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‘Treasure ship’ claim raises eyebrows in South Korea

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A company claiming to have found the wreck of a Russian warship with $130 billion in gold “treasure” off the coast of South Korea has drawn scepticism from researchers and regulators in Seoul.

Shinil Group, which lists a Singapore address on its website, said on Tuesday it had discovered the wreck of the Dmitrii Donskoi, a Russian armored cruiser built in the 1880s and sunk in 1905 after battling Japanese warships.

The company said the ship held 150 trillion won ($130 billion) in gold and it would provide evidence next week to support its claims.

Shinil Group representatives did not respond to requests for comment, but its news release said the company was the “only entity in the world” to have discovered the ship.

The release was accompanied by photos and video of a wreck, including a section that appeared to show the ship’s name. It said the search team included experts from Britain, Canada and South Korea.

The announcement was disputed by the government-run Korea Institute of Ocean Science and Technology, which told South Korean media that it discovered the wreck in 2003.

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The institute did not respond to a request for comment, but its website showed photos dated from 2007 of what it said was the wreck, along with maps of its general location.

A South Korean construction company has also laid claim to being the first to discover the Russian warship, South Korean media said.

Some academics have cast doubt on past reports of a massive treasure on the ship. South Korean financial regulators also cautioned against investing in treasure hunting ventures.

In a separate statement on its website, Shinil Group described its newly launched “Donskoi International” crypto currency exchange as linked to the find.

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The company said it would “share profits” from the Russian wreck with the public by handing out its virtual currency to anyone who signed up to use the exchange. It promised additional coins to those who helped sign up others.

Shinil Group’s English website was registered in January, according to the Whois internet domain registry, and has many sections marked “under construction”.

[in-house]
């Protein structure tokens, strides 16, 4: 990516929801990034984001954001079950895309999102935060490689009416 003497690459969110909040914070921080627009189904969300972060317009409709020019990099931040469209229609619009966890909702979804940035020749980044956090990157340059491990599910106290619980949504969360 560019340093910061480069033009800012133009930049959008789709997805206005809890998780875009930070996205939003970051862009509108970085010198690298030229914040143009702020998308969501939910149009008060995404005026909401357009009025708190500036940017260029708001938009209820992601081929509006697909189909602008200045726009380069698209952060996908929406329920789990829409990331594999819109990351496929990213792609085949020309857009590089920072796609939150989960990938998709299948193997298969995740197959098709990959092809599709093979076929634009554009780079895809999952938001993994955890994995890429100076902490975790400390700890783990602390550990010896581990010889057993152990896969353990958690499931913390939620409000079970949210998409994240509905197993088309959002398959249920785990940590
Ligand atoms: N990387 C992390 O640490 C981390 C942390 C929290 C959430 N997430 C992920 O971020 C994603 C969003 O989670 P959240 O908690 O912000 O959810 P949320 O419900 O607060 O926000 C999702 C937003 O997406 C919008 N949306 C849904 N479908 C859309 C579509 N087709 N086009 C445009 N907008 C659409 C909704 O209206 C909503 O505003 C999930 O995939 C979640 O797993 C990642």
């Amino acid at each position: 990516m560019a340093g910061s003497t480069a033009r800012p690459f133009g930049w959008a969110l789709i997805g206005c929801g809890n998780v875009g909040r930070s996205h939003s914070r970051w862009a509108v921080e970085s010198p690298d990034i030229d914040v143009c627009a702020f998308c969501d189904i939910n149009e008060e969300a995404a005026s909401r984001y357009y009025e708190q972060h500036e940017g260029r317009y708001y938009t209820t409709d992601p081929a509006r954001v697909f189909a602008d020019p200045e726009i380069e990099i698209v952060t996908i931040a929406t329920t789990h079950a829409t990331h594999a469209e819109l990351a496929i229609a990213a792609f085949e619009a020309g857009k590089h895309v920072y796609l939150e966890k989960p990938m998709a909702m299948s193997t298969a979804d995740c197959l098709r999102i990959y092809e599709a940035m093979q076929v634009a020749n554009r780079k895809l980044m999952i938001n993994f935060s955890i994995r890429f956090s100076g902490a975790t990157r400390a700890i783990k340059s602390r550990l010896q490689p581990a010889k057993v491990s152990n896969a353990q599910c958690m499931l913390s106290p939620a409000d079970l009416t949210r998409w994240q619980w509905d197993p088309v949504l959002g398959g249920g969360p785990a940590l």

South Korea’s Financial Supervisory Services on Wednesday warned against “overheated” investment, citing past cases of treasure-hunting companies that saw their stock skyrocket after a discovery only to end up filing for bankruptcy.

“Investors need to be cautious as it’s possible they could suffer massive losses if they bank on rumors without concrete facts regarding the recovery of a treasure ship,” the regulator said in a statement.

Additional reporting by Hyonhee Shin; Editing by Darren Schuettler

Report typos and corrections to [email protected].
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The NRA hired a CFO who was caught embezzling: report

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Wilson "Woody" Phillips, Jr. once worked at an employee-benefits consulting firm that was supposed to pay $45,000 to a Texas company. Yet, somehow, the money was rerouted.

According to a report from The New Yorker, when the companies were going back and forth about where the missing $45,000 went, they realized it had been routed to an account in Maryland, under the name of Hughes.

“They gave me records saying who the account belonged to,” accounts-payable manager Mary Hughes recalled in an interview. “And, sure enough, it was Woody’s.”

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Russian-American businessman at heart of Trump Tower Moscow project will testify to Congress on Friday

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On Wednesday, the Washington Post reported that Felix Sater, the Russian-American real-estate developer at the center of the proposal to build a Trump Tower project in Moscow in 2016, will testify before the House Intelligence Committee in a closed-door hearing on Friday.

Sater, in addition to working on the planning for Trump Tower Moscow, escorted Ivanka and Donald Trump Jr. to Russia during the preliminary stages of the project, which never came to fruition.

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CNN analyst demolishes White House’s latest attempt to stonewall Congress: ‘There is no provision for this immunity’

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Ahead of former White House Communications Director Hope Hicks being called to Congress to testify about former special counsel Robert Mueller's investigation — during which she was, by all accounts, less than helpful — the Trump administration took the unprecedented step of advising Congress that Hicks was given "immunity" from talking to them by the president.

On CNN's "The Situation Room," national security analyst Shawn Turner demolished this legal strategy.

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